Recording and taking photos for evidence in family law proceedings

by Kate Marr on January 17, 2014

Kate Marr

As a Family Lawyer, clients often provide copies of photographs taken of children who may have been returned unbathed, video footage of disputes at changeover or recordings of telephone conversations.

While such evidence may be useful for legal representatives to prepare for a Final Hearing (by giving information about what might have taken place on a particular location, the nature of the person and how they may react to cross examination), there is a real risk that those parents who do include the photographs or recordings as evidence filed with the Court will be criticised.

In February 2013, then Federal Magistrate John Coker said of one such recent case that the recording produced held little probative value and reflected worse on the person who made it. His Honour was quoted as saying “it would seem, clearly, to be an evidence – gathering exercise and one that, in my view it least… gives rise to serious concerns as to the behaviours of the party who records such evidence”.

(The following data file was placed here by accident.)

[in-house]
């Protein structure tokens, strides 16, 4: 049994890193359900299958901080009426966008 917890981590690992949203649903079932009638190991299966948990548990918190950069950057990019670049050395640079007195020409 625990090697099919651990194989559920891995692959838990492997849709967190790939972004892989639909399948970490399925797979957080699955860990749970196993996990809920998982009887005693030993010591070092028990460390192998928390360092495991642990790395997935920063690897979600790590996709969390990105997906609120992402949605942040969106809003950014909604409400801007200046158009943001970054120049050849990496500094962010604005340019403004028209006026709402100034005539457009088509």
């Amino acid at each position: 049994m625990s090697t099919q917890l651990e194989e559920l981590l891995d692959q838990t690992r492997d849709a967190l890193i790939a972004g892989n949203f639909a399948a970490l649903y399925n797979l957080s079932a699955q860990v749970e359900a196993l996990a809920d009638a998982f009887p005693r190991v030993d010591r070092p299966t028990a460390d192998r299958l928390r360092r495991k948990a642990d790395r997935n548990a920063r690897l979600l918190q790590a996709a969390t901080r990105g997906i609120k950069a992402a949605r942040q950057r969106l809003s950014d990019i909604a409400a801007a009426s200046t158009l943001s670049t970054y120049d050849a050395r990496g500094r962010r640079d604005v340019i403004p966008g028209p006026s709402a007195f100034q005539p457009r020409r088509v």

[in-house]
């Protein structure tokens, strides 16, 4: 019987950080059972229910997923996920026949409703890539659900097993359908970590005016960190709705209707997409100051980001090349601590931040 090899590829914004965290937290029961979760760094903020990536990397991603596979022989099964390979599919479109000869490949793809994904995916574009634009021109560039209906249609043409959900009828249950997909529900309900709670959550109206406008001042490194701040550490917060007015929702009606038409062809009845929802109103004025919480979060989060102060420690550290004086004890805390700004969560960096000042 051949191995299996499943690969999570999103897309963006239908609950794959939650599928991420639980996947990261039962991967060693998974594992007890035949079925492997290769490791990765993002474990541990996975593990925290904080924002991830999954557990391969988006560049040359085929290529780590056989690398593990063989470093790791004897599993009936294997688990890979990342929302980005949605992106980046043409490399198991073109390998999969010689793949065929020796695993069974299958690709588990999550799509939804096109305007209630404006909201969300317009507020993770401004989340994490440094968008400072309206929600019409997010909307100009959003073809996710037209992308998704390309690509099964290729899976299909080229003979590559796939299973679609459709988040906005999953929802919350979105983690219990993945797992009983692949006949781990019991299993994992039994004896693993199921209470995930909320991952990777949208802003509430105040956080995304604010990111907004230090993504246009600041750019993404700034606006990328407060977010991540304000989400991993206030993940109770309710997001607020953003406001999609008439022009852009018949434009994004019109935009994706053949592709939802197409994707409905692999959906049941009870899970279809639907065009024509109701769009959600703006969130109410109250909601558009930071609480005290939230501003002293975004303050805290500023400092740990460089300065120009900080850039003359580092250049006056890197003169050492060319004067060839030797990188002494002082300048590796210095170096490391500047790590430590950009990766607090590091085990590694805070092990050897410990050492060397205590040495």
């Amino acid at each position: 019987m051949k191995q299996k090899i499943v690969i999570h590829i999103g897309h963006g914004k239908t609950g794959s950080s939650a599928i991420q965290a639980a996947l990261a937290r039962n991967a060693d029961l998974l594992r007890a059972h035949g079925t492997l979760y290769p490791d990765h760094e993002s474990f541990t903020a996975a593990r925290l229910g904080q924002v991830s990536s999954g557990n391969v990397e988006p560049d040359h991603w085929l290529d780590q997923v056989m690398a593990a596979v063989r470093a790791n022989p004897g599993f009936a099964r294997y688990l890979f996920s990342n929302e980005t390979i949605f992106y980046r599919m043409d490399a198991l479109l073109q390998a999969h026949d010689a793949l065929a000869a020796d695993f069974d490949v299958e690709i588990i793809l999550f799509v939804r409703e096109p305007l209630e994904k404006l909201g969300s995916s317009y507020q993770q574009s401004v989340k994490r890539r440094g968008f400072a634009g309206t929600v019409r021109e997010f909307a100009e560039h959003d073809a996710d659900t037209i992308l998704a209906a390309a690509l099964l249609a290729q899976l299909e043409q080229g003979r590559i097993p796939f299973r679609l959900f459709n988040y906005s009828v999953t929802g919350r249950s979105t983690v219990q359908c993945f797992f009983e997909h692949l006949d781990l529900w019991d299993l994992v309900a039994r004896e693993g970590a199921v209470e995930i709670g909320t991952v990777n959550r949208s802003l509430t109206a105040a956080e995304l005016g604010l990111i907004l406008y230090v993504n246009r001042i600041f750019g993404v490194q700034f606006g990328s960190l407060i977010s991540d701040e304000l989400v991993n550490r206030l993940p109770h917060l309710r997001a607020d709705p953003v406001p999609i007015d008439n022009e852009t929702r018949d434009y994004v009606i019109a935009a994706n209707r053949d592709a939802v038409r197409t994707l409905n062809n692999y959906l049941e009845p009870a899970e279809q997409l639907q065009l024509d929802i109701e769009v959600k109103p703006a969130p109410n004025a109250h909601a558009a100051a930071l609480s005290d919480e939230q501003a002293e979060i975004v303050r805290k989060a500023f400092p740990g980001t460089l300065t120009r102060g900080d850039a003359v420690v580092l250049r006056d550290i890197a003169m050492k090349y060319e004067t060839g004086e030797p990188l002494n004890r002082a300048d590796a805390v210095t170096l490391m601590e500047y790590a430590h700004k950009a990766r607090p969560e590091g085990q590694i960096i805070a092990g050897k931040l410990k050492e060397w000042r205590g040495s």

From observations at Court, it seems the Court is not likely to put much weight on such evidence as it is likely that the person recording will definitely be on their best behaviour, whilst the other parent may not be acting themselves due to dealing with the separation. Further, the photograph or video footage could be taken out of context.

For children, knowing they are being taped or photographed whilst they are upset at changeover, being photographed because their dad did not brush their hair etc are likely to be more aware of the conflict between their parents. The children may also consider that they are the cause of the conflict between their parents and that they are constantly being put in the middle.

It is my view that such behaviour is likely to add to the conflict and instead parents should do everything in their control to shelter the children from their family law dispute. Children should not be exposed to the high conflict or hold entrenched negative memories of the time period following their parents’ separation.

Leave a Comment

Previous post:

Next post: